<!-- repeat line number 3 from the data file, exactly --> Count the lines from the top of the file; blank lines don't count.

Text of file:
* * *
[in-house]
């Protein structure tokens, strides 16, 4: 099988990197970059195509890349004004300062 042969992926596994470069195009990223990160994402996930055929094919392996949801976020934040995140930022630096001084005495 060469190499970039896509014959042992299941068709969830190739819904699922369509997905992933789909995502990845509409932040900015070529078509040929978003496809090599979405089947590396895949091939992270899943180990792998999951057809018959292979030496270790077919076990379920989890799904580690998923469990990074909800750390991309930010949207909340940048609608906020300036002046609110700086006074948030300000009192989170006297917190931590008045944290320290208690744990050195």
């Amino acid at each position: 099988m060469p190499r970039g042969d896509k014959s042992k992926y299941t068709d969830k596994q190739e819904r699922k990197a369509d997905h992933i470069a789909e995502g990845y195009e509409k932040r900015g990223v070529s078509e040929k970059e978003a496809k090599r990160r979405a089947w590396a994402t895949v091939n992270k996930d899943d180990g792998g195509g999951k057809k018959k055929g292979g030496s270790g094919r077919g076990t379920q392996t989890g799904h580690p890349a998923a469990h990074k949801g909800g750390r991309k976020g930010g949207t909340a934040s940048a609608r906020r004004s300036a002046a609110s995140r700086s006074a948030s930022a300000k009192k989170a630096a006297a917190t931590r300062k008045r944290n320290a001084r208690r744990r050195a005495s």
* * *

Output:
């Amino acid at each position: 099988m060469p190499r970039g042969d896509k014959s042992k992926y299941t068709d969830k596994q190739e819904r699922k990197a369509d997905h992933i470069a789909e995502g990845y195009e509409k932040r900015g990223v070529s078509e040929k970059e978003a496809k090599r990160r979405a089947w590396a994402t895949v091939n992270k996930d899943d180990g792998g195509g999951k057809k018959k055929g292979g030496s270790g094919r077919g076990t379920q392996t989890g799904h580690p890349a998923a469990h990074k949801g909800g750390r991309k976020g930010g949207t909340a934040s940048a609608r906020r004004s300036a002046a609110s995140r700086s006074a948030s930022a300000k009192k989170a630096a006297a917190t931590r300062k008045r944290n320290a001084r208690r744990r050195a005495s």